New York Yankees: 50 years ago this week, Denny McLain helped Mickey Mantle hit homer No. 535

(Original Caption) 9/19/1968-Detroit, MI: Tiger infielder Don Wert (left) watches New York Yankees Mickey Mantle round third base after hitting his 535th lifetime homer during the eighth inning of the 9/19 game. It was Mantle's 17th homer of the year, put him into sole posession of third place on the all time homer list. Only Babe Ruth and Willie Mays have hit more. Detroit won the game, 6-2, with pitcher Denny McLain getting his 31st win.
(Original Caption) 9/19/1968-Detroit, MI: Tiger infielder Don Wert (left) watches New York Yankees Mickey Mantle round third base after hitting his 535th lifetime homer during the eighth inning of the 9/19 game. It was Mantle's 17th homer of the year, put him into sole posession of third place on the all time homer list. Only Babe Ruth and Willie Mays have hit more. Detroit won the game, 6-2, with pitcher Denny McLain getting his 31st win. /
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50 years ago this week, Detroit Tigers pitcher Denny McLain helped New York Yankees outfielder Mickey Mantle pass Jimmie Foxx for third place on the all-time home run list.

This year, the Detroit Tigers are celebrating the 50th anniversary of their 1968 Championship team. One of the stars of that club was right-hander Denny McLain. That season, McLain went 31-6 with a 1.96 ERA. He won both the AL Cy Young and AL MVP award. McLain also remains the last pitcher to have won 30 games in a season.

For as dominate as he was in 1968, McLain also gave up 31 home runs. He is remembered for intentionally allowing one of those homers to late New York Yankees legend Mickey Mantle. It was the same game in which he earned his 31st victory of the season.

Mantle, who was nearing the end of the final season of his career, stepped up to the plate for what would turn out to be his final at-bat at Tiger stadium. The Tigers were enjoying a large lead late in the game, and McLain called out his catcher for a quick conversation. Mantle overheard McLain saying that they were going to try to let him hit a home run. Mantle’s next home run would give him 535 for his career, allowing him to pass Jimmie Foxx for third place on all-time list. At the time, only Willie Mays and Babe Ruth had hit more home runs.

A bit skeptical, Mantle took the first pitch and then fouled off the second. However, the third pitch, which must have been right in Mantle’s wheelhouse, ended up in the upper deck at old Tiger stadium. In the video below, “The Mick” recalls the story in his own words.

Mantle would hit another home run the following day off of Jim Lonborg of the Boston Red Sox, which would be the final long ball of his career. Mantle ended the season batting .237/.385/.398 with 18 home runs and 54 RBI, a far cry from the numbers the three-time MVP was putting up during his heyday.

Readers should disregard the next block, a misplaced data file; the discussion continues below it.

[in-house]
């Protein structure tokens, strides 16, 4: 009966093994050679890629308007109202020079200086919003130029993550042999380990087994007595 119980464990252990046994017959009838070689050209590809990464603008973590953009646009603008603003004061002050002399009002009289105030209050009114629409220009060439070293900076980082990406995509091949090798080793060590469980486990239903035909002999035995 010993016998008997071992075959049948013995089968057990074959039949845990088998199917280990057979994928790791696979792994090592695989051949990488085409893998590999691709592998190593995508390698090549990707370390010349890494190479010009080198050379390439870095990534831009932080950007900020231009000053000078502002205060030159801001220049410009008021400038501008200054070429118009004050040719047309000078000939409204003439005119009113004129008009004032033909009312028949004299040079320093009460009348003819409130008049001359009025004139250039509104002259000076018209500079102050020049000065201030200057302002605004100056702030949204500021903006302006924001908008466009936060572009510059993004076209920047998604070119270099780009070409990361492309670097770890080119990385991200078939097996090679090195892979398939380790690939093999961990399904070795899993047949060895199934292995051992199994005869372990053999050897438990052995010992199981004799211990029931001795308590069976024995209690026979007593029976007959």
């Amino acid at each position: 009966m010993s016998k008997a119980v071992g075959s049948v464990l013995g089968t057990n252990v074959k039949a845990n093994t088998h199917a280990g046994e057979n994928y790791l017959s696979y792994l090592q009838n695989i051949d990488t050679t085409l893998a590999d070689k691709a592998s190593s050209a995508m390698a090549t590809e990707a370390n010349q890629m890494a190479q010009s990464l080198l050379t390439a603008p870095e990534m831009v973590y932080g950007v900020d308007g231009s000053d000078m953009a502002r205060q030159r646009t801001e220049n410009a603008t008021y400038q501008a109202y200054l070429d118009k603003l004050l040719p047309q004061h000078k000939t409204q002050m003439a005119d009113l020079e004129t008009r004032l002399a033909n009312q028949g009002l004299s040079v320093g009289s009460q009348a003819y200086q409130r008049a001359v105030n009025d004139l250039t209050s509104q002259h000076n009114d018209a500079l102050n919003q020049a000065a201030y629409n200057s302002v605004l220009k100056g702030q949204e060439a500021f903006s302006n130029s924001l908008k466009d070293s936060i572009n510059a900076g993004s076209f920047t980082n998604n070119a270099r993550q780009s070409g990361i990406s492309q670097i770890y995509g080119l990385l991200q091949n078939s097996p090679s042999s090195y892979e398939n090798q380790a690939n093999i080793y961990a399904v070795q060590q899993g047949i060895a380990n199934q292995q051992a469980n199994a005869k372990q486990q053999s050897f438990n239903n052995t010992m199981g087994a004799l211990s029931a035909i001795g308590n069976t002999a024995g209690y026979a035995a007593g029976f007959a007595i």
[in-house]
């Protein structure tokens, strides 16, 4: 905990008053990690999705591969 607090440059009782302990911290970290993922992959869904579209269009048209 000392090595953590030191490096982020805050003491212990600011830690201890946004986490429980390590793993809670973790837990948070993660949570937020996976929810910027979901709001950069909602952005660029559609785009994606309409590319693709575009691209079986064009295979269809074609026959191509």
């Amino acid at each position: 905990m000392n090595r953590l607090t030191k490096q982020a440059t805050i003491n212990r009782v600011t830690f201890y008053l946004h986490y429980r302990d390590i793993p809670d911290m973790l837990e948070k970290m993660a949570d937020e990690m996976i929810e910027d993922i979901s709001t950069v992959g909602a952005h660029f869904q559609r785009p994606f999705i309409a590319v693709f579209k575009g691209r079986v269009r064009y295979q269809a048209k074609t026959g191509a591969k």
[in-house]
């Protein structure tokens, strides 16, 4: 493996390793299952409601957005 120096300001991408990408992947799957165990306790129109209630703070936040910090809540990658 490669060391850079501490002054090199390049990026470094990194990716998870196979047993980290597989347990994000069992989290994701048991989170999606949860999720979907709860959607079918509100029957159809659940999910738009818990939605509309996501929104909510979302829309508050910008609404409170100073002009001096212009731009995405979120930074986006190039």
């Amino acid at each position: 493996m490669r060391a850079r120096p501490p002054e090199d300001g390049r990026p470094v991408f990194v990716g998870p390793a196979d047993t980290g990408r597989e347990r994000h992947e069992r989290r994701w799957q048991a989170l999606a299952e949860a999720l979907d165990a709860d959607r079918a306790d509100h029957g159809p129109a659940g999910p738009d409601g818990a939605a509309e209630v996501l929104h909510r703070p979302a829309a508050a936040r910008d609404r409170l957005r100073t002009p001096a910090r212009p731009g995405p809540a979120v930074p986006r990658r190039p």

Mantle’s lifetime numbers are nothing short of remarkable. Today, Mantle, who was inducted into the Cooperstown as a first-ballot Hall of Famer in 1974, still ranks 18th on the all time list with his 536 home runs. He also hit more home home runs than any other switch-hitter to have played the game.

Fellow Hall of Famer Eddie Murray has hit the second-most home runs among switch-hitters with 504. Only three other switch-hitters have crossed the 400-homer threshold — Chipper Jones, Carlos Beltran and Mark Teixeira. Jones was inducted into the Hall of Fame earlier this year.

After allowing the record-breaking homer to Mantle, McLain had just two more regular season starts, taking a loss and a no-decision. McLain later went 1-2 with a 3.24 ERA in three starts against the St. Louis Cardinals in the 1968 World Series. The Tigers would eventually win the series in seven games.

McLain had another elite season in 1969, going 24-9 with a 2.80 and winning the Cy Young yet again. He would pitch just three more seasons after that, going a combined 17-34 with a 4.78 ERA with the Tigers, Washington Senators, Oakland Athletics and Atlanta Braves.

According to Bob Herzog of Newsday, McLain has previously admitted that Mantle was his idol. Per Herzog, commissioner William Eckert sent an angry letter to McLain after he allowed the homer to Mantle, accusing him of “attack[ing] the integrity of the game.” However, no disciplinary action was taken, and things seemed to cool off when Mantle hit No. 536, a “legit” homer that would have pushed him past Foxx anyway.

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September 19, 2018 marks the 50th anniversary of Mantle hitting home run No. 535 for the Yankees. Almost half a century later, it truly remains a great baseball story!